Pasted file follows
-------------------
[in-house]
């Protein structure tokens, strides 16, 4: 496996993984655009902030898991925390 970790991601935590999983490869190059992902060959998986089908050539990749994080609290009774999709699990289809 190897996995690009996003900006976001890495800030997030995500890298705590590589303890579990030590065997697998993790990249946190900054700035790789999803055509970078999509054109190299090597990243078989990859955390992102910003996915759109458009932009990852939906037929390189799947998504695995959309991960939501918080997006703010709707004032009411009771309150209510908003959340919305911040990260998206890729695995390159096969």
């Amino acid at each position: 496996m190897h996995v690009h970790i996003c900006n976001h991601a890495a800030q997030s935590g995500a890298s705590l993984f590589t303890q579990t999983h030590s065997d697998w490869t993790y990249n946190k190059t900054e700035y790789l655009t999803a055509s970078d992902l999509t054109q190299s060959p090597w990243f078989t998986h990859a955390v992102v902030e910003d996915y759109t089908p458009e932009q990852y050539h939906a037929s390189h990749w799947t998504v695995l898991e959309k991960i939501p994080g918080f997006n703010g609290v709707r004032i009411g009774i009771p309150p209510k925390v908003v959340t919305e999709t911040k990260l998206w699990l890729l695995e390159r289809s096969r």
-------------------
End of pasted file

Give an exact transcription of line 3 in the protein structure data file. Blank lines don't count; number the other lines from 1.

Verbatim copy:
């Amino acid at each position: 496996m190897h996995v690009h970790i996003c900006n976001h991601a890495a800030q997030s935590g995500a890298s705590l993984f590589t303890q579990t999983h030590s065997d697998w490869t993790y990249n946190k190059t900054e700035y790789l655009t999803a055509s970078d992902l999509t054109q190299s060959p090597w990243f078989t998986h990859a955390v992102v902030e910003d996915y759109t089908p458009e932009q990852y050539h939906a037929s390189h990749w799947t998504v695995l898991e959309k991960i939501p994080g918080f997006n703010g609290v709707r004032i009411g009774i009771p309150p209510k925390v908003v959340t919305e999709t911040k990260l998206w699990l890729l695995e390159r289809s096969r």